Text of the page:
Only 33% of housing in Vienna is market housing or rentals. The rest is state-owned and city-managed rentals for a wide variety of citizens, incomes and building types. In some respects, it is similar to the Canadian housing co-op movement (when it was still viable) where a mix of incomes were accommodated in the same building. I believe the Austrian rent and income subsidy regime is a lot more complex and stricter than here.
    Some of the housing is built by developers with a profit motive, but that is controlled so that the rental rates and property values are quite stable. Nonetheless, many private builders participate in partnership with the state.
    The Wiener Wohen is Europe’s biggest housing administration and owns 220,000 housing units in Vienna and manages many layers of rent and housing-related operating expenses, and income subsidies. The Austrian government distributes funds from tax revenue to nine Austrian states, and Vienna alone received the equivalent of 570 million euros in 2017 for publicly-funded housing. I would assume the objections to this social democracy in housing are muted because this system has been in place for nearly a century. In fact, the majority of people support this national program.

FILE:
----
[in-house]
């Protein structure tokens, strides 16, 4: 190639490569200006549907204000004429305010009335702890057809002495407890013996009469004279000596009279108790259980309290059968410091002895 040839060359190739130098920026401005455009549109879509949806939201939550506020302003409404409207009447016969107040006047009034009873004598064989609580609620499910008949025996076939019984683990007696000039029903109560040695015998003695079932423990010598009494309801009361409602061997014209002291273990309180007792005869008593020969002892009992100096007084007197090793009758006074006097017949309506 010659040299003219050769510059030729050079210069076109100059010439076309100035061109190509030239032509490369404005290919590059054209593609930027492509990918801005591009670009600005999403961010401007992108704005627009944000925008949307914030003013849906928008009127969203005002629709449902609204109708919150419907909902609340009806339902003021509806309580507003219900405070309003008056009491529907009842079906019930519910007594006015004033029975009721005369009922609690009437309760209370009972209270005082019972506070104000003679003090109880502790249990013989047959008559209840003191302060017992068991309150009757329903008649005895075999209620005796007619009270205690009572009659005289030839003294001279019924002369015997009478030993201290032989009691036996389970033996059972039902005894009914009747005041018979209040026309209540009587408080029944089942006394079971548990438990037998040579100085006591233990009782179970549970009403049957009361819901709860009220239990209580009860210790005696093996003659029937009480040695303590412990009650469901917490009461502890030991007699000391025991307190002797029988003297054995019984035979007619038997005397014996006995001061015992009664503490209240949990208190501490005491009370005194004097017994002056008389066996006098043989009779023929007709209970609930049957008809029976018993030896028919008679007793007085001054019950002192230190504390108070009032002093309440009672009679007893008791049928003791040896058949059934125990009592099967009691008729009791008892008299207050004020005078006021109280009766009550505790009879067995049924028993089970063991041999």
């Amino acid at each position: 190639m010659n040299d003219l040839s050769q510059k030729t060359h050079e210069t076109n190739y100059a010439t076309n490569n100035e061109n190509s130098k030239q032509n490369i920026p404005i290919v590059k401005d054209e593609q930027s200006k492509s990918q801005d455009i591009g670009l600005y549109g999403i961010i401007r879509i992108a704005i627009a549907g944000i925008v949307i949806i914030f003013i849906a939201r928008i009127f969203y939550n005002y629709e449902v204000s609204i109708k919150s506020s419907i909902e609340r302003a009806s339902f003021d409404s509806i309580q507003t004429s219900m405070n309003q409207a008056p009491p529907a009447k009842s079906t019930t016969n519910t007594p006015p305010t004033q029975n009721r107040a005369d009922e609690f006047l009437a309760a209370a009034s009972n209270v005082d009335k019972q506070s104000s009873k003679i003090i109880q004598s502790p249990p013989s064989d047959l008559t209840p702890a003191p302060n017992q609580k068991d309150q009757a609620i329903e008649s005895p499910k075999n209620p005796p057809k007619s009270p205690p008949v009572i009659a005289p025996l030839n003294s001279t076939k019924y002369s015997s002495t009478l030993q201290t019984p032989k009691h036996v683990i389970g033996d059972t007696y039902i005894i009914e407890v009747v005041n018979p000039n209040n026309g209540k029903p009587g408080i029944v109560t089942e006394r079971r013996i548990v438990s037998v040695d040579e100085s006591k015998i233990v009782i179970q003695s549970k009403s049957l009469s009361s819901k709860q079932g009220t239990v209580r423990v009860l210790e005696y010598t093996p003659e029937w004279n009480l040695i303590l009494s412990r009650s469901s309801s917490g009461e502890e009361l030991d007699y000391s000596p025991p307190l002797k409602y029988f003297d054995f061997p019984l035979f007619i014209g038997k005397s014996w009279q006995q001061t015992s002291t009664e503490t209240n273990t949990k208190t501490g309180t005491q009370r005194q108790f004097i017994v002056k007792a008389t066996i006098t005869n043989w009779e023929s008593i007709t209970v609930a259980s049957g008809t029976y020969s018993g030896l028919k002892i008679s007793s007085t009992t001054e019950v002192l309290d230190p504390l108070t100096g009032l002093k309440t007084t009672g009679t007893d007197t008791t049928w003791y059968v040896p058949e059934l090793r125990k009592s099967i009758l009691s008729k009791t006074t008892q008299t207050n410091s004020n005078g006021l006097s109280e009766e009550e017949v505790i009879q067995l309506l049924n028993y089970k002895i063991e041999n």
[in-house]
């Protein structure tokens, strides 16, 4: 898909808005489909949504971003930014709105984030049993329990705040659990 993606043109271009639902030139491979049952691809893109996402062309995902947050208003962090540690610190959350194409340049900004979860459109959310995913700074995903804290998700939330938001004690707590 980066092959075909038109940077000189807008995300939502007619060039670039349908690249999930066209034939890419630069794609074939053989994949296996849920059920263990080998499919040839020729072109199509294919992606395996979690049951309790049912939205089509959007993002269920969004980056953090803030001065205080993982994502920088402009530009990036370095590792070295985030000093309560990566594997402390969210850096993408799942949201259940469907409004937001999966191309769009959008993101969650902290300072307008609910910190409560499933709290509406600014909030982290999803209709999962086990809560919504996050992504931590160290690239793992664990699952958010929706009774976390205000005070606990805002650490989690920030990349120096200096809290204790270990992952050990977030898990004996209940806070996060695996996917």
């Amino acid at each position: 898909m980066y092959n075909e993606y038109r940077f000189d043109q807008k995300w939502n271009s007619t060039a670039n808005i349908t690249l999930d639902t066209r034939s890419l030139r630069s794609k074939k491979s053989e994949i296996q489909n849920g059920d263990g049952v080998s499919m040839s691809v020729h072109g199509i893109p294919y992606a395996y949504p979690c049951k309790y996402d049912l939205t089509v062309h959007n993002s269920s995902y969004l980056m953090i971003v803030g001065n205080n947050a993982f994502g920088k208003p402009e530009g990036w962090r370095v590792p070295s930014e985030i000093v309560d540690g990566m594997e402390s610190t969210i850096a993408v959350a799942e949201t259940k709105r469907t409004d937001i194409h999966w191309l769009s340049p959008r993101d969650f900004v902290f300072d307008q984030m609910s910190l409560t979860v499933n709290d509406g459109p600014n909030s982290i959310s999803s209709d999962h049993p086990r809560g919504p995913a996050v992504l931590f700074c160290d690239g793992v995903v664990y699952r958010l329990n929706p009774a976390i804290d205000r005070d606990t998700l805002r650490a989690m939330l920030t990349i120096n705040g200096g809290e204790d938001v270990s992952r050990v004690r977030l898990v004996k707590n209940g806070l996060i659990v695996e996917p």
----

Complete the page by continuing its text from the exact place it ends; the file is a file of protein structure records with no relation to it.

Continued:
Supply and demand matter ….
    The overall scale today is mind-boggling, but incrementally over decades, it seems perfectly manageable. About 6,400,000 m2 of Viennese land (almost 1,600 acres) has now been bought and developed or held in reserve for the future since the 1970s. Acquiring that much land in Vancouver over time (equivalent to 1.6 Stanley Parks), and permanently removing it from our highly-commodified real estate market, would have undeniable effects on market prices. With 67% of total housing supply now publicly-owned and accompanied by policies on protecting heritage and promoting high quality architecture and urban design, Vienna has achieved a level of stability and urban quality we can only dream about here.